Monday, 28 September 2009

Rare Earths - closing the tap!

China produces 97% of the rare earth elements, a near global monopoly. These elements are used in batteries for hybrid cars, mobile phones, superconductors, lightweight magnets, wind turbines, radar systems, sophisticated lenses, military hardware and other high-tech and green technology products. As such products become a greater share of people's lives in both the developing and emerging world, the importance of these metals will continue to rise.

It wasn't always the case, see graph, but cost advantages on the Chinese side led to the closing of mines elsewhere, specially in the US where in addition to this environmental infractions led to the closure of Mountain Pass mine, California, the largest deposit of rare earth metals outside of China. 

Rare Earth production - historical data (1000s tonnes)

Deng Xiaoping once remarked that the Mideast had oil, but the PRC had rare earths. 

During the last 3 years China has gradually reduced the amount of Rare Earths it allows its companies to export.

The export quota for 2009 is 12% lower than for 2008 will be (57,000 tonnes... already the equivalent of a single cargo vessel). For 2010 those in the know expect cuts as large as 30%.

These cuts have the double effect of strangling hi-tech industries outside the People's Republic (making many in the Western defense sector nervous) and forcing hi-tech companies to relocate manufacturing to China, where they can easily procure such raw materials.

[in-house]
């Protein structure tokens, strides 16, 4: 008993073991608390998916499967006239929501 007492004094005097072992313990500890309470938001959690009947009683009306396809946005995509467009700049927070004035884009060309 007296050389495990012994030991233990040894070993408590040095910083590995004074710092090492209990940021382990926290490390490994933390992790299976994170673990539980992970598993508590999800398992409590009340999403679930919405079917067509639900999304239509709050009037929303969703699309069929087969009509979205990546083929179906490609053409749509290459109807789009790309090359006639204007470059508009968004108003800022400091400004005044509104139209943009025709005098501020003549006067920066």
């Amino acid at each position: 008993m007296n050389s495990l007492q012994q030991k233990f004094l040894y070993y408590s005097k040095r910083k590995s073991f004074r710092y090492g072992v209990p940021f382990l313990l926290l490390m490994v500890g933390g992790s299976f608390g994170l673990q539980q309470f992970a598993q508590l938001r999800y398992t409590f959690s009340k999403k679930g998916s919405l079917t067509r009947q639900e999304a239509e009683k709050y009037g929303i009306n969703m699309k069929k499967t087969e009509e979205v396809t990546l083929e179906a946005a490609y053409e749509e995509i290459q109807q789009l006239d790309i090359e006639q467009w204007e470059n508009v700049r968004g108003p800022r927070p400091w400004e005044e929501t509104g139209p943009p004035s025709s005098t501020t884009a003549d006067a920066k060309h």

Still, They may be called rare earth elements, but they’re not all that rare. They are more abundant then gold or silver. The 'rare' adjective appears results from the fact that they rarely show up in concentrated form in a mineral or deposit.

More significantly: reserves are not concentrated in China either (see chart, data from the USGS), so with price competitive extracting technologies and adequate environmental procedures, the dependence on China can be broken. Furthermore, if the prices are right, reserves are bound to grow as exploration becomes justified. It may also be worth to think a bit out of the box and look at economically viable way of exploring underwater deposits of rare earths.

Rare Earth reserves


Technical note: There are 17 rare earths that belong to the lanthanide family of elements in the periodic table, beginning with lanthanum (atomic no. 57) and ending with lutetium (atomic no. 71). Scandium (atomic no. 21) and yttrium (atomic no. 39) are also grouped with the lanthanide family because of their similar properties. There are 2 categories of rare earth elements - light rare earths and heavy rare earths - based on their atomic weights and location in the periodic table.
  • Light Rare Earths: Lanthanum, Cerium, Praseodymium, Neodymium, Promethium and Samarium (atomic nos. 57-62)
  • Heavy Rare Earths: Europium, Gadolinium, Terbium, Dysprosium, Holmium, Erbium, Thulium, Ytterbium, Lutetium (atomic nos. 63-71)